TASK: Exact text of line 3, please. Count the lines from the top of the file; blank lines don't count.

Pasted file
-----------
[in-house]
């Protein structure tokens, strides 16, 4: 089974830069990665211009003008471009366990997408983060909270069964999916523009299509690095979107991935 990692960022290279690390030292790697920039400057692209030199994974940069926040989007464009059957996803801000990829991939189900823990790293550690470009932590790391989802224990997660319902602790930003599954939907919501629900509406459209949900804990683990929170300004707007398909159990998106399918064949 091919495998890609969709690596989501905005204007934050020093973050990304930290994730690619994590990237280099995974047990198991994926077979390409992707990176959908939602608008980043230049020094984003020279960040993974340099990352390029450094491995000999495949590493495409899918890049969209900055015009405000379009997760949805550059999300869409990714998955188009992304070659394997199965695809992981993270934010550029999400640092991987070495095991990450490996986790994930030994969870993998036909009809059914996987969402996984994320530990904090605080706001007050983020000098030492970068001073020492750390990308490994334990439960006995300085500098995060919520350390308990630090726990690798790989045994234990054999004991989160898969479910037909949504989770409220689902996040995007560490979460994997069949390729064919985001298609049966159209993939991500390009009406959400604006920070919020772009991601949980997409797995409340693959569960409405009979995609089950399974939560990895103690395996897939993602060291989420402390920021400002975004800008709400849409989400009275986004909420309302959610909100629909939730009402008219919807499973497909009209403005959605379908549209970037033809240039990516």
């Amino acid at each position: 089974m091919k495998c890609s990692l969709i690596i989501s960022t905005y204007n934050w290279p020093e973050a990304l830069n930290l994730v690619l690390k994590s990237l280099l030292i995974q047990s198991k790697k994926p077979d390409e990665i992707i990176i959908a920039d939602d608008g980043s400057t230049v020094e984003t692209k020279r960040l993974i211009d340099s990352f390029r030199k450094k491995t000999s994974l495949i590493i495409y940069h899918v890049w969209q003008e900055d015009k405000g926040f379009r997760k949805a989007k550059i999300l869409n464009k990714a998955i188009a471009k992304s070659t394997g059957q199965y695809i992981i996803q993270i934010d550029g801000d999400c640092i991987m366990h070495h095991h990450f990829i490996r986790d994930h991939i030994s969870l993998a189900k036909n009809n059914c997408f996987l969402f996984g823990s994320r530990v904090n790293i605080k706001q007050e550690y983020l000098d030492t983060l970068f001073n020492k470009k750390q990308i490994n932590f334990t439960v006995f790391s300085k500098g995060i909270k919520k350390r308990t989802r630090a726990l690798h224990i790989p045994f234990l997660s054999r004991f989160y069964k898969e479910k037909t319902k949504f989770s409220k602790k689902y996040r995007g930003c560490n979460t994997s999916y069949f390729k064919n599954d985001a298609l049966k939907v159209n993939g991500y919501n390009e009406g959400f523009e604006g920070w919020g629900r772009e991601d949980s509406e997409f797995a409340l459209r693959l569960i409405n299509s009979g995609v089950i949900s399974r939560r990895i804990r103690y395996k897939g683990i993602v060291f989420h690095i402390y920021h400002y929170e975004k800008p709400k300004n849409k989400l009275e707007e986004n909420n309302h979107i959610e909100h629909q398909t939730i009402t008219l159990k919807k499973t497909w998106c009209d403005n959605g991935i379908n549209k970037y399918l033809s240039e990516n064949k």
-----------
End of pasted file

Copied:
């Amino acid at each position: 089974m091919k495998c890609s990692l969709i690596i989501s960022t905005y204007n934050w290279p020093e973050a990304l830069n930290l994730v690619l690390k994590s990237l280099l030292i995974q047990s198991k790697k994926p077979d390409e990665i992707i990176i959908a920039d939602d608008g980043s400057t230049v020094e984003t692209k020279r960040l993974i211009d340099s990352f390029r030199k450094k491995t000999s994974l495949i590493i495409y940069h899918v890049w969209q003008e900055d015009k405000g926040f379009r997760k949805a989007k550059i999300l869409n464009k990714a998955i188009a471009k992304s070659t394997g059957q199965y695809i992981i996803q993270i934010d550029g801000d999400c640092i991987m366990h070495h095991h990450f990829i490996r986790d994930h991939i030994s969870l993998a189900k036909n009809n059914c997408f996987l969402f996984g823990s994320r530990v904090n790293i605080k706001q007050e550690y983020l000098d030492t983060l970068f001073n020492k470009k750390q990308i490994n932590f334990t439960v006995f790391s300085k500098g995060i909270k919520k350390r308990t989802r630090a726990l690798h224990i790989p045994f234990l997660s054999r004991f989160y069964k898969e479910k037909t319902k949504f989770s409220k602790k689902y996040r995007g930003c560490n979460t994997s999916y069949f390729k064919n599954d985001a298609l049966k939907v159209n993939g991500y919501n390009e009406g959400f523009e604006g920070w919020g629900r772009e991601d949980s509406e997409f797995a409340l459209r693959l569960i409405n299509s009979g995609v089950i949900s399974r939560r990895i804990r103690y395996k897939g683990i993602v060291f989420h690095i402390y920021h400002y929170e975004k800008p709400k300004n849409k989400l009275e707007e986004n909420n309302h979107i959610e909100h629909q398909t939730i009402t008219l159990k919807k499973t497909w998106c009209d403005n959605g991935i379908n549209k970037y399918l033809s240039e990516n064949k």